When My Doctor Gave Up on Me

The headache specialist said: “Research is finding new treatments, but nothing is available to help you now. You’re the same age as my daughter. I would want her to have relief while she waits for better medicines.” He tried to soften the blow, but his words made it very clear: he could think of no other treatment ideas for me, so I should go on Opana, a long-acting opioid, until “science caught up with” me.

I heard: “You won’t ever get better. Your migraine attacks will always be severe and disabling.”

The doctor’s words and manner were compassionate. He truly wanted to help and for me to be comfortable, but the effect was the same as if he’d been hardhearted: I believed I had no reason to hope.

The year following that conversation is the one I call The Worst Year of My Life. I was in horrendous pain every day and housebound in a place where my husband and I had only one friend (who had a two-year-old and her own health problems). When I did manage to leave our apartment, the city gave me sensory overload, people were brusque, and the weather was so cold my head hurt even worse. All those elements added up to a difficult year, but the very worst part was that I’d given up hope that I would find a treatment that could ease my endless, severe migraine attacks.

The only future I could imagine held days filled with horrendous migraine attacks and nothing to ease the pain, severe nausea that prevented me from eating, crying myself to sleep every night while wondering how I would survive even one more day. Even reading, a pleasure and escape ever since I could read, was a landmine, as it had become a migraine trigger. Death was the only end I could see to this misery.

My headache specialist was so kind and truly sorry when he told me long-acting opioids and patience were my only relief. This prevented me from seeing how clearly his words led to my loss of hope. He didn’t tell me that *he* was out of treatment ideas, but that no existing treatment could help me. Ironically, when I did find relief three years later, it was with one of the oldest migraine preventives available, cyproheptadine.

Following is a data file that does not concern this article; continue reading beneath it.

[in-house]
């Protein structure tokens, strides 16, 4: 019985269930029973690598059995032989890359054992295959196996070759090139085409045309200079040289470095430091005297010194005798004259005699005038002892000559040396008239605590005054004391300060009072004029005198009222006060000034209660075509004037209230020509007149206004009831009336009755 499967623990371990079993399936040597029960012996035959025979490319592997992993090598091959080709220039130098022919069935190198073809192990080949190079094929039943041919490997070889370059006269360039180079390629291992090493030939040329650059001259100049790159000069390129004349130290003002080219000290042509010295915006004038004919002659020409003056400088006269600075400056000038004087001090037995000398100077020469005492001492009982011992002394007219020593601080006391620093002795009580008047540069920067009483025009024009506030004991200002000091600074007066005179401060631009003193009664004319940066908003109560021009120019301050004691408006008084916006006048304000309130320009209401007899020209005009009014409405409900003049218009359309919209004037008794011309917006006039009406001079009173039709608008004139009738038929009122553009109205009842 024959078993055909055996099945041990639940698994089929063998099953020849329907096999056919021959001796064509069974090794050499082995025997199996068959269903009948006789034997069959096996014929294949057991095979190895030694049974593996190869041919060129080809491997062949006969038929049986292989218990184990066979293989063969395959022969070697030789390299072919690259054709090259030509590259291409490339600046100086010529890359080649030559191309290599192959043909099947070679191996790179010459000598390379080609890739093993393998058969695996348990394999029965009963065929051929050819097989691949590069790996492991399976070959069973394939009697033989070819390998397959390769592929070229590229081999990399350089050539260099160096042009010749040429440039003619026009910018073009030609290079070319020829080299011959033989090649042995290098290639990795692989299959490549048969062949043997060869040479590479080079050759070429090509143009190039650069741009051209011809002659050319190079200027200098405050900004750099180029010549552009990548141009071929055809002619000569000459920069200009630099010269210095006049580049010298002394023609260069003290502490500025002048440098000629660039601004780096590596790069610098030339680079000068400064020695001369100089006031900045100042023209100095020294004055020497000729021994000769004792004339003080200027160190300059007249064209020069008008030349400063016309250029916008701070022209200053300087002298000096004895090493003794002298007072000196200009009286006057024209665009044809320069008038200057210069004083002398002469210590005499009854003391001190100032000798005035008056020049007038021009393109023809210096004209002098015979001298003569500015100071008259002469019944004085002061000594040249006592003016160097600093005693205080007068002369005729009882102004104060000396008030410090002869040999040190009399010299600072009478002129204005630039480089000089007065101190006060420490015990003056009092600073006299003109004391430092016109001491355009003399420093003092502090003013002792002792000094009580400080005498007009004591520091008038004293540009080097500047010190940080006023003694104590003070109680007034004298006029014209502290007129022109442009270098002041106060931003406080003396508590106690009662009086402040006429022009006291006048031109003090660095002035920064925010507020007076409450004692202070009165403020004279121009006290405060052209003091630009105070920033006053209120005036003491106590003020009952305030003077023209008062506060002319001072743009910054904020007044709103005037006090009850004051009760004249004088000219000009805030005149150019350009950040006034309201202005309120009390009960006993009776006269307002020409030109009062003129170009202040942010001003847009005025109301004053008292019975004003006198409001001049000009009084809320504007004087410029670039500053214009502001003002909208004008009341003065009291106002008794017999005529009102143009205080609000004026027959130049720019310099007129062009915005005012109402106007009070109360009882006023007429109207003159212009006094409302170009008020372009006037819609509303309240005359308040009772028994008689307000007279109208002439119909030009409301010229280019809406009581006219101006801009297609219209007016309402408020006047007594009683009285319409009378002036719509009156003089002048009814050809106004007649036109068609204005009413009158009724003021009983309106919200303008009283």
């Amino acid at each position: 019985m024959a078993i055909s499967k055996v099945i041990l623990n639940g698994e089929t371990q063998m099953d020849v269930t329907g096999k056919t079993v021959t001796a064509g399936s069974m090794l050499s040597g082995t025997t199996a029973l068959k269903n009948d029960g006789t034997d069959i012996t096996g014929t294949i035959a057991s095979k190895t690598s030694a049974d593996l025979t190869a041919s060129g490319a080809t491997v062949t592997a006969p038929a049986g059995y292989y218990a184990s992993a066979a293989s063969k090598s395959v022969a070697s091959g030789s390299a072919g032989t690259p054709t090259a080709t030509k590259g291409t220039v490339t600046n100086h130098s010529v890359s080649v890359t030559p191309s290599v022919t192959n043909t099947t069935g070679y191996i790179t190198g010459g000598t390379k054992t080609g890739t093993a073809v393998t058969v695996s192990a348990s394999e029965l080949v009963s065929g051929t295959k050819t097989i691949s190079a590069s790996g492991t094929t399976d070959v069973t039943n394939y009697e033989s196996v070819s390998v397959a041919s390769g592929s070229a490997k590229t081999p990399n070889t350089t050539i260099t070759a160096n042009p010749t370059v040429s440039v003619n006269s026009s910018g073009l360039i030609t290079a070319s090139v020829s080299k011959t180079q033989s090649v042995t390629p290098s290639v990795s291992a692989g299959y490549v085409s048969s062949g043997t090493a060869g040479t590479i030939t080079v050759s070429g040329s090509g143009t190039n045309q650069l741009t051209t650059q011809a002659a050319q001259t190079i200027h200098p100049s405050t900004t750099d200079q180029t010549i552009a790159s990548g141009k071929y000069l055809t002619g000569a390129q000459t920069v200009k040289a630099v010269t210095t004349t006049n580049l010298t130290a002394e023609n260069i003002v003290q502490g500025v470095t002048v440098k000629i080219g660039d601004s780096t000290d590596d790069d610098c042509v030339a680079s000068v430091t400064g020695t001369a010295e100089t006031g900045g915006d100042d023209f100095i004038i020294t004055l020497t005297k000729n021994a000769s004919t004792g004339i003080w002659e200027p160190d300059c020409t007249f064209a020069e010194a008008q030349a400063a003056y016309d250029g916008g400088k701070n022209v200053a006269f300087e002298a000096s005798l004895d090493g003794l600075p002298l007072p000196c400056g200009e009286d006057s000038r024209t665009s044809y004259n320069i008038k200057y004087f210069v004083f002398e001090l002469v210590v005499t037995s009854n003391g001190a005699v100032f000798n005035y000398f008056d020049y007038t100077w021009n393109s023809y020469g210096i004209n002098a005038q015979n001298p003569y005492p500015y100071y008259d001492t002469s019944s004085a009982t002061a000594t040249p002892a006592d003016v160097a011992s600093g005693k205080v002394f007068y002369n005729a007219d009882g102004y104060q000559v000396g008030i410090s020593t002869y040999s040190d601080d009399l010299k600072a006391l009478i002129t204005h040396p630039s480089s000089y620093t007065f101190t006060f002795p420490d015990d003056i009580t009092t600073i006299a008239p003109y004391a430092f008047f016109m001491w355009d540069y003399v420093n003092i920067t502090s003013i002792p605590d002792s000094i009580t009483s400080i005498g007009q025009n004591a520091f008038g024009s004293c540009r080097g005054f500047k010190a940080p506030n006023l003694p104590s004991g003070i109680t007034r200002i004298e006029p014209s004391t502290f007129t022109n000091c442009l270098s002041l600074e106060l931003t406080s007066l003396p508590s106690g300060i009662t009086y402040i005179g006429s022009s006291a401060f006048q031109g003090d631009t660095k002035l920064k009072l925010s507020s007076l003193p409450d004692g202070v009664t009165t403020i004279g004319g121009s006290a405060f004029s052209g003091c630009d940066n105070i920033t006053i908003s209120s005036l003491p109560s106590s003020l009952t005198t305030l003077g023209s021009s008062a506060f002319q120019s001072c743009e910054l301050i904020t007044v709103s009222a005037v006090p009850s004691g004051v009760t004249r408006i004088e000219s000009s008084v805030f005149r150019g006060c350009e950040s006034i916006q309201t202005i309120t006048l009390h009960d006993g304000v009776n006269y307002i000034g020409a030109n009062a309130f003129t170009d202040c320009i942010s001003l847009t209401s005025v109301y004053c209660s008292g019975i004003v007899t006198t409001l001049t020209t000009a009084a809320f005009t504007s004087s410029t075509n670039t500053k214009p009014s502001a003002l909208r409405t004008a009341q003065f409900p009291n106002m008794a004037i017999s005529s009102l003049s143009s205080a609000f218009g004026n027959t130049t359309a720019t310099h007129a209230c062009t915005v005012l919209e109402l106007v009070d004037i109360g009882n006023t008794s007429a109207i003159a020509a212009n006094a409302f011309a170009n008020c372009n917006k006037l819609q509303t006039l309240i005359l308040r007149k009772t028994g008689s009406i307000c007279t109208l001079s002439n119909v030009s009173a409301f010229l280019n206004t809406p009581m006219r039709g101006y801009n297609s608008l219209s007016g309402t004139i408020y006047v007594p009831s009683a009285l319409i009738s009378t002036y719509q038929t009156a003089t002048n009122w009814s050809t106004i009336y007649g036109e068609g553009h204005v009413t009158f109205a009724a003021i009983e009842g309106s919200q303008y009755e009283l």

I don’t believe one person can steal another’s hope. I gave mine up of my own volition, but it was in response to incorrect information. It’s not that I wanted the headache specialist to offer false hope instead. I needed a doctor who wouldn’t give up on me before suggesting some of the most basic migraine preventives available. I needed him to acknowledge that although he didn’t know what treatments to try next, someone else might. My current headache specialist has an incredible skill in balancing the truth with hope. He is honest about what a difficult case I present, while also recommending possible treatments and keeping me abreast of current research. The gist of his message is essentially the same as my former headache specialist’s, but I never feel discouraged when I leave his office.

I can tell you with confidence that I will never give up hope. I’ve already tried that. It led to even darker, scarier places than I could have imagined. When I reclaimed my hope, it was stronger and more realistic than before. Instead of feeling like a vague concept, my hope feels like a solid support that I can turn to in times of despair. Hope has given me so much, and led to so much relief, that I will again give it up. No matter what any health care professional may say to me.

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